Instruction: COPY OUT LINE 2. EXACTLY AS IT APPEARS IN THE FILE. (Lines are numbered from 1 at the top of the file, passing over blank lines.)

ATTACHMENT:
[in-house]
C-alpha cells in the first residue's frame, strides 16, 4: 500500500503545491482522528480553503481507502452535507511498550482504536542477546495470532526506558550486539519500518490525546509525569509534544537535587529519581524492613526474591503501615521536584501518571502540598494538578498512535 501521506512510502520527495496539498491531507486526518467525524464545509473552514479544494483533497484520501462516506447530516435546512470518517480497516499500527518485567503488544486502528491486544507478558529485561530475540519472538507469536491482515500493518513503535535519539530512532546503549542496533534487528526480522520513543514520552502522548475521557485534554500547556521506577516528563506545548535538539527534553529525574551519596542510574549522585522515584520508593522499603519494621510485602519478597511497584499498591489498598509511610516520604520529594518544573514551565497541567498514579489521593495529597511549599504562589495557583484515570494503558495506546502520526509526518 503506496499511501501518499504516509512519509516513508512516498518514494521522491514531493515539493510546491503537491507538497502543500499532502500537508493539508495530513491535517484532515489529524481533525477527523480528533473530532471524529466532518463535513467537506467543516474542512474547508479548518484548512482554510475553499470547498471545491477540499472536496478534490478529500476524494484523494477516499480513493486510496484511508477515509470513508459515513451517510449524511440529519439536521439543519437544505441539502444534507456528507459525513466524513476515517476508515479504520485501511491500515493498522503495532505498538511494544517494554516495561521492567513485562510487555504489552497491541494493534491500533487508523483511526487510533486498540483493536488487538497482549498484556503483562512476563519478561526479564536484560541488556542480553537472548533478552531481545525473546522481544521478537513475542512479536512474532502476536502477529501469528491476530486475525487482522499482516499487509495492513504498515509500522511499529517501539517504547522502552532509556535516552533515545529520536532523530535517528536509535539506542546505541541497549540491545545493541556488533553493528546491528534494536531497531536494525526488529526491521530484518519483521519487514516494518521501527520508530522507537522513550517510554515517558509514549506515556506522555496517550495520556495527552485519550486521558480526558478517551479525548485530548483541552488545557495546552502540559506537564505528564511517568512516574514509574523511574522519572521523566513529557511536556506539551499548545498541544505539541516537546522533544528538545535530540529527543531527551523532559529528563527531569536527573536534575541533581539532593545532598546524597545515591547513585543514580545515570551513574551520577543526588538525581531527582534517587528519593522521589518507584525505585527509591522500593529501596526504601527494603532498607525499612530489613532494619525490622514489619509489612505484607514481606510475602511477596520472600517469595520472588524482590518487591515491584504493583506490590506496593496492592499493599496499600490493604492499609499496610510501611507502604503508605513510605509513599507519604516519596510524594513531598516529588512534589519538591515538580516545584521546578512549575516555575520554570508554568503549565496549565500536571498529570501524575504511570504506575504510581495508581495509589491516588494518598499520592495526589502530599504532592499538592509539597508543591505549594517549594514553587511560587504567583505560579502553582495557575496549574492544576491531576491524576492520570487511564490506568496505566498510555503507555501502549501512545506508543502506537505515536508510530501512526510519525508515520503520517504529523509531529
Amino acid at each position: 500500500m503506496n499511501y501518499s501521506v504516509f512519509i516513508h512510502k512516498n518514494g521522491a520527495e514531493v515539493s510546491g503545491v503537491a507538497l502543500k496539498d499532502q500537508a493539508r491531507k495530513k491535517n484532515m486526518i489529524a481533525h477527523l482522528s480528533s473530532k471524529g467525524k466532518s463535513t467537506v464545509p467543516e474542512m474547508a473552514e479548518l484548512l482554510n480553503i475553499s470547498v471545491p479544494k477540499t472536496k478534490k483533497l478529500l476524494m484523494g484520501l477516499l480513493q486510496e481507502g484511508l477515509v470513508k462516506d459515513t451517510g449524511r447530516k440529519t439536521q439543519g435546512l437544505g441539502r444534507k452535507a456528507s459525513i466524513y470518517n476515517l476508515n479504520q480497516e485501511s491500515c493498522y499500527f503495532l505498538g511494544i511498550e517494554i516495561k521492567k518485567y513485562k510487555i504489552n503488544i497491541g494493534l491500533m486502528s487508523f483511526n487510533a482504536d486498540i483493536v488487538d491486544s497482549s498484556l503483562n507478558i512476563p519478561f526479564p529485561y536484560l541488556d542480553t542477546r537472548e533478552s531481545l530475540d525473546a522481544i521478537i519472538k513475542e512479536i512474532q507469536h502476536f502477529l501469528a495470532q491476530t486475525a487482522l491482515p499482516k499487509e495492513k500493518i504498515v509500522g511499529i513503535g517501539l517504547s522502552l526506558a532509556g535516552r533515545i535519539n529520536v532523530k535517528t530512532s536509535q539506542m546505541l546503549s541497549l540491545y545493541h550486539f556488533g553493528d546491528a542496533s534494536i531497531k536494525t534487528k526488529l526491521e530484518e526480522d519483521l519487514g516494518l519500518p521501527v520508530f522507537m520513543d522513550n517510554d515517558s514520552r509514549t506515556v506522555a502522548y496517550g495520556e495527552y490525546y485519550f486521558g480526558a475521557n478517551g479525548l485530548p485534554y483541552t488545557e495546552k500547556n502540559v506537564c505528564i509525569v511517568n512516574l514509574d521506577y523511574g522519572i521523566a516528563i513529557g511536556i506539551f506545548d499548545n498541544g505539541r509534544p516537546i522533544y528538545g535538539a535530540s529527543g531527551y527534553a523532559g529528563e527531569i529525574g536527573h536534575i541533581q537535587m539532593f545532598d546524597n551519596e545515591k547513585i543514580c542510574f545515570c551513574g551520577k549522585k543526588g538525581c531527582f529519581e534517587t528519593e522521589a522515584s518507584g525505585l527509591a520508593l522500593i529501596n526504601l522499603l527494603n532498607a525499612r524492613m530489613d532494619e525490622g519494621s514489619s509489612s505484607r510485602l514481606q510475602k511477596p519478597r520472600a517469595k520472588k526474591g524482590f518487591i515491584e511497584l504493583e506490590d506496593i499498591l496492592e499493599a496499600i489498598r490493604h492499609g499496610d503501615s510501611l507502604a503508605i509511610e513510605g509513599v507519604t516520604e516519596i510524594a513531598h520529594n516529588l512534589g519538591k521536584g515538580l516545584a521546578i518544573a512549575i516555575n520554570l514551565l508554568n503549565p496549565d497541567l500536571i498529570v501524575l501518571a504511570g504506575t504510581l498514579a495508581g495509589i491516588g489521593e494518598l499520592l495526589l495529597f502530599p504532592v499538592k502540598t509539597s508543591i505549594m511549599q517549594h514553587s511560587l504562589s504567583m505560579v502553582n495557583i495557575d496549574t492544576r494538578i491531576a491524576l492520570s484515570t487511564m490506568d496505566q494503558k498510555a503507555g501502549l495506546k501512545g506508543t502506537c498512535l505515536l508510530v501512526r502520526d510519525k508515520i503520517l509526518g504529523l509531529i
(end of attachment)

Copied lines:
C-alpha cells in the first residue's frame, strides 16, 4: 500500500503545491482522528480553503481507502452535507511498550482504536542477546495470532526506558550486539519500518490525546509525569509534544537535587529519581524492613526474591503501615521536584501518571502540598494538578498512535 501521506512510502520527495496539498491531507486526518467525524464545509473552514479544494483533497484520501462516506447530516435546512470518517480497516499500527518485567503488544486502528491486544507478558529485561530475540519472538507469536491482515500493518513503535535519539530512532546503549542496533534487528526480522520513543514520552502522548475521557485534554500547556521506577516528563506545548535538539527534553529525574551519596542510574549522585522515584520508593522499603519494621510485602519478597511497584499498591489498598509511610516520604520529594518544573514551565497541567498514579489521593495529597511549599504562589495557583484515570494503558495506546502520526509526518 503506496499511501501518499504516509512519509516513508512516498518514494521522491514531493515539493510546491503537491507538497502543500499532502500537508493539508495530513491535517484532515489529524481533525477527523480528533473530532471524529466532518463535513467537506467543516474542512474547508479548518484548512482554510475553499470547498471545491477540499472536496478534490478529500476524494484523494477516499480513493486510496484511508477515509470513508459515513451517510449524511440529519439536521439543519437544505441539502444534507456528507459525513466524513476515517476508515479504520485501511491500515493498522503495532505498538511494544517494554516495561521492567513485562510487555504489552497491541494493534491500533487508523483511526487510533486498540483493536488487538497482549498484556503483562512476563519478561526479564536484560541488556542480553537472548533478552531481545525473546522481544521478537513475542512479536512474532502476536502477529501469528491476530486475525487482522499482516499487509495492513504498515509500522511499529517501539517504547522502552532509556535516552533515545529520536532523530535517528536509535539506542546505541541497549540491545545493541556488533553493528546491528534494536531497531536494525526488529526491521530484518519483521519487514516494518521501527520508530522507537522513550517510554515517558509514549506515556506522555496517550495520556495527552485519550486521558480526558478517551479525548485530548483541552488545557495546552502540559506537564505528564511517568512516574514509574523511574522519572521523566513529557511536556506539551499548545498541544505539541516537546522533544528538545535530540529527543531527551523532559529528563527531569536527573536534575541533581539532593545532598546524597545515591547513585543514580545515570551513574551520577543526588538525581531527582534517587528519593522521589518507584525505585527509591522500593529501596526504601527494603532498607525499612530489613532494619525490622514489619509489612505484607514481606510475602511477596520472600517469595520472588524482590518487591515491584504493583506490590506496593496492592499493599496499600490493604492499609499496610510501611507502604503508605513510605509513599507519604516519596510524594513531598516529588512534589519538591515538580516545584521546578512549575516555575520554570508554568503549565496549565500536571498529570501524575504511570504506575504510581495508581495509589491516588494518598499520592495526589502530599504532592499538592509539597508543591505549594517549594514553587511560587504567583505560579502553582495557575496549574492544576491531576491524576492520570487511564490506568496505566498510555503507555501502549501512545506508543502506537505515536508510530501512526510519525508515520503520517504529523509531529